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D'var Torah

11/15/2018 by Rabbi Raskin

This week my daughters Mia (17) and Nessa (15) departed on a 12 day mission to Israel. Every four years, the entire Upper School at Berman Hebrew Academy has the privilege of traveling together to Eretz Yisrael, thanks in large part to the generosity of the Berman family. While in Israel, they participate in everything from community service, to hikes, to visits to holy sites, to Torah study, to the celebration of Shabbat as an entire school. Suffice it to say, they have been beside themselves with excitement for months leading up to this trip. As Sari and I helped them pack (maximum suitcase weight of 50 lbs…no easy task for teenagers!) and gathered passports, SIM cards, adapters, and other necessities, it occurred to me that in the parasha of this very same week, the first Jew who lived for an extended time outside of the land of Israel embarks on a return to the homeland. After 20 years of living in Padan-Aram (somewhere in the vicinity of today’s northwestern Iraq, northeastern Syria and southeastern Turkey) Jacob finally returns to the land of Israel, with his wives and his children. As the grandson of Abraham and Sarah, Jacob must have understood the importance of the land of Israel in God’s promise to his grandparents…the location where the Jewish people would be born, and begin to carry out their divinely-ordained mission.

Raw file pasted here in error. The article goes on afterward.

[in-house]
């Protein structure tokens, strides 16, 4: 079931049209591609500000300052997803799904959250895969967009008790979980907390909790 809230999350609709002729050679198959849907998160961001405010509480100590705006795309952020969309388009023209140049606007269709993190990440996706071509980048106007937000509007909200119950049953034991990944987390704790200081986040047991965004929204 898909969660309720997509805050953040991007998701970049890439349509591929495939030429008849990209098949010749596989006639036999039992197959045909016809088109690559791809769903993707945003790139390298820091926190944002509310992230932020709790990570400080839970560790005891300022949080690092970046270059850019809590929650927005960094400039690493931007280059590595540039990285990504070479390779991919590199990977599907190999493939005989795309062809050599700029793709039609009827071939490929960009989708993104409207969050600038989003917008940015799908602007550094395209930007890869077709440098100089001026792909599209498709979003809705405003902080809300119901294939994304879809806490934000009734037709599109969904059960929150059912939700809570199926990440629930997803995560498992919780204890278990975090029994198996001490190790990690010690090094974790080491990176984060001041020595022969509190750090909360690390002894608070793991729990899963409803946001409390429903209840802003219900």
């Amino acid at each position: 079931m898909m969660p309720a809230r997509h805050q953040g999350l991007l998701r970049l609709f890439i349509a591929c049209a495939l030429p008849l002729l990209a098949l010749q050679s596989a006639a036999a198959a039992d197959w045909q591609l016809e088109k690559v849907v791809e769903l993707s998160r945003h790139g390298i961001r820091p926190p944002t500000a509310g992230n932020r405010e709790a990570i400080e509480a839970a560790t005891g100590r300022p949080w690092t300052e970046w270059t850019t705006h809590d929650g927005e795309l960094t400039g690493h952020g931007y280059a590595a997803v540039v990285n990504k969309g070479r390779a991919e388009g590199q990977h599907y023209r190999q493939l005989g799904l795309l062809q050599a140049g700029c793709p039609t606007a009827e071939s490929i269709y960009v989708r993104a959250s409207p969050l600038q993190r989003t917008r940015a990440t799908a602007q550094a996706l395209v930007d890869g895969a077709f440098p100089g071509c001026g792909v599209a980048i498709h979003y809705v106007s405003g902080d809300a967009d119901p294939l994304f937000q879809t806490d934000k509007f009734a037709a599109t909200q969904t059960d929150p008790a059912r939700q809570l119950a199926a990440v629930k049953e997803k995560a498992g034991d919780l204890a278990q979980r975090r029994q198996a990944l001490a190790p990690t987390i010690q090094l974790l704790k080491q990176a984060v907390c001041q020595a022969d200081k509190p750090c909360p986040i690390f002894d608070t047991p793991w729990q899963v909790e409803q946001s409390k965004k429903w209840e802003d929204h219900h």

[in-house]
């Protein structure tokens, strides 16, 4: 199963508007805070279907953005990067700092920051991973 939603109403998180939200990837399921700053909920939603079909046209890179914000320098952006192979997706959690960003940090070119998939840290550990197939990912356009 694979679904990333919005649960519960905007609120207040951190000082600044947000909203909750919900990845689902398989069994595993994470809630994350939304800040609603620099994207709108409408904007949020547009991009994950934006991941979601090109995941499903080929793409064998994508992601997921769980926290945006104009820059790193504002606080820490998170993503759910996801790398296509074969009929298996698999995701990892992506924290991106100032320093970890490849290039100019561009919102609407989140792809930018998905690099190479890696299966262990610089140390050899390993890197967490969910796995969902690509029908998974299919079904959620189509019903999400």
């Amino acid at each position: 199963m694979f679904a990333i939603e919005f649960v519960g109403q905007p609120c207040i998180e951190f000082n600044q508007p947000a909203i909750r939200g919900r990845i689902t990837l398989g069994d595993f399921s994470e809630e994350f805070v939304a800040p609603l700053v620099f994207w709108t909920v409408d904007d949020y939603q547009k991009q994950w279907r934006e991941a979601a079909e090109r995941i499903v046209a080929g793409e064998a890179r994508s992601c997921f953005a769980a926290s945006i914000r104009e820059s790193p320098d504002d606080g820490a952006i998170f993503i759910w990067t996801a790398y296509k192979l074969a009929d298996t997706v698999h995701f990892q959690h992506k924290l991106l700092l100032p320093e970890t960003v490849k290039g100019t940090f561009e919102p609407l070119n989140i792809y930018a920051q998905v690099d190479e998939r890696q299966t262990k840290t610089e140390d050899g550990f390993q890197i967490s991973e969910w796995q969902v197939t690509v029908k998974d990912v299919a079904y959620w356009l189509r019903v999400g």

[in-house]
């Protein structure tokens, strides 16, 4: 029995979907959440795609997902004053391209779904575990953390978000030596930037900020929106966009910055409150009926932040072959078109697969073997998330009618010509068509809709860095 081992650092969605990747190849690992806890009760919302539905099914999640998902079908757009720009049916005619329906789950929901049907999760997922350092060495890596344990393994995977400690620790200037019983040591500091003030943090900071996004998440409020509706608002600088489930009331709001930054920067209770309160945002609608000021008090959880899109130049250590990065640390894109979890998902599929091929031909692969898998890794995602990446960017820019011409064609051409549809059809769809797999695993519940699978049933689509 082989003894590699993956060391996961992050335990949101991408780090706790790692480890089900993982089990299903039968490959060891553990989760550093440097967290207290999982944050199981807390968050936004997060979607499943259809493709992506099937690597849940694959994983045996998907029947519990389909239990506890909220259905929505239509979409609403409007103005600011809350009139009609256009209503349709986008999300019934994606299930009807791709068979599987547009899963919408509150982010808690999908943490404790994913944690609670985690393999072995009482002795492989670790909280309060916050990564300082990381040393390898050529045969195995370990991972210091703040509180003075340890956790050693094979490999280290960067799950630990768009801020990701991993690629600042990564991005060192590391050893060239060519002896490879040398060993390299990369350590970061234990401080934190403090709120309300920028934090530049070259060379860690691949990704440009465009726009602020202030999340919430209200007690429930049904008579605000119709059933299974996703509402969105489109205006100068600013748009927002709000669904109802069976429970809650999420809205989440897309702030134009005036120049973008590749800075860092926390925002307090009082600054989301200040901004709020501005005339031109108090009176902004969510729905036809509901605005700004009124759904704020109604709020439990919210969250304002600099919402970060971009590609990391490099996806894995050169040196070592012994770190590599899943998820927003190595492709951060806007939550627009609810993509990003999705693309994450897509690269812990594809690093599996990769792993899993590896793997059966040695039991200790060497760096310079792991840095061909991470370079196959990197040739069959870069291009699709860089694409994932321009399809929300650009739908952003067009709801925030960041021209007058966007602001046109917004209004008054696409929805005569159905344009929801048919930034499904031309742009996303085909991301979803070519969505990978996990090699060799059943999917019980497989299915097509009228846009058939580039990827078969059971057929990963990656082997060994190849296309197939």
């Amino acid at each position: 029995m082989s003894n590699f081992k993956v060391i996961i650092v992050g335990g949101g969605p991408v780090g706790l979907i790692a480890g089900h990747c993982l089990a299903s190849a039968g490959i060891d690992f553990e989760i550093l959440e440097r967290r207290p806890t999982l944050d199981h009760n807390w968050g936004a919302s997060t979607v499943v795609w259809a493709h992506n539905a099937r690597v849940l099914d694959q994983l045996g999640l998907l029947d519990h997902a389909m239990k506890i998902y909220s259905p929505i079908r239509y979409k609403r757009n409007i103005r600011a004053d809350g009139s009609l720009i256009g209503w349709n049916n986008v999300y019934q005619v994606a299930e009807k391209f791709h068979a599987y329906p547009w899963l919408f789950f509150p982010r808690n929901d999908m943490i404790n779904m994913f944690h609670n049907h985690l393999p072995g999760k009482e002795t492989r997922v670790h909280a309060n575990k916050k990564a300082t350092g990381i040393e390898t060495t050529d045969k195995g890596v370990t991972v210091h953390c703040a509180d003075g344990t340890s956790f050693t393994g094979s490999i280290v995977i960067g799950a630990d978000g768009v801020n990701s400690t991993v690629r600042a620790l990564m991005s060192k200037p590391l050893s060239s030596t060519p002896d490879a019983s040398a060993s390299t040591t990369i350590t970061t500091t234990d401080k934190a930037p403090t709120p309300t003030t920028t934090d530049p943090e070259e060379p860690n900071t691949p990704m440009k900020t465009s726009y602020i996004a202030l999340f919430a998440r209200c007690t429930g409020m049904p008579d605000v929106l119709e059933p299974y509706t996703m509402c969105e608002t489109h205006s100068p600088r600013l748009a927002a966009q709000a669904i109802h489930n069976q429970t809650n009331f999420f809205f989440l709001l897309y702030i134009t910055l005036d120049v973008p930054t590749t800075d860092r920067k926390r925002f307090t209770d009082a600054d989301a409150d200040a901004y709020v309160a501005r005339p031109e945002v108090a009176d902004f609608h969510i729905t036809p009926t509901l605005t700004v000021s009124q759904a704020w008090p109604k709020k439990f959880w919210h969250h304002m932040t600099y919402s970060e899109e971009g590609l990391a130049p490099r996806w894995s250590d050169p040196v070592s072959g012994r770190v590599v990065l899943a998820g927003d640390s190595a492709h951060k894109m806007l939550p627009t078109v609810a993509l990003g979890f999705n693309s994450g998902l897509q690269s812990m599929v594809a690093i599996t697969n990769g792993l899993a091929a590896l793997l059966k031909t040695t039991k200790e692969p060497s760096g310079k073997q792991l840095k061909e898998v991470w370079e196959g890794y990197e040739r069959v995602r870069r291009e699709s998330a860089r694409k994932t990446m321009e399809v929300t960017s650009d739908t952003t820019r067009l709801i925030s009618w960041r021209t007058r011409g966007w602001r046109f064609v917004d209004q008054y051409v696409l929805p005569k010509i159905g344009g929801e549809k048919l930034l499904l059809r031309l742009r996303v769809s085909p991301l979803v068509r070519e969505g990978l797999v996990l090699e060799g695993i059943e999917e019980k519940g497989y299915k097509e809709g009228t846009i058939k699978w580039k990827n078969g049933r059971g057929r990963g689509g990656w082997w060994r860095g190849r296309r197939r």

In the traditional composition of the Torah scroll, Parashat Vayeitzei is one solid block of text…there are no section breaks in the entire portion. Noticing this unique feature in the sefer Torah, the hasidic master known as the S’fat Emet (Rabbi Yehudah Aryeh Leib Alter, 19th Century, Poland) said that this suggests that Jacob was steadfast in his commitment to Eretz Yisrael. He always thought of Israel, and longed to return, even when he was at a great distance from it. As my daughters departed for Israel with such enthusiasm and zeal, I felt so proud of their love of the land, people, and culture of Israel, and their desire to return to it (where they have been several times already). May we all yearn for our homeland, and may Israel never be far from our hearts or our consciousness. And may the Holy One bless the land and its inhabitants with abiding peace.

Shabbat Shalom,

Rabbi Raskin

Fri, November 16 2018 8 Kislev 5779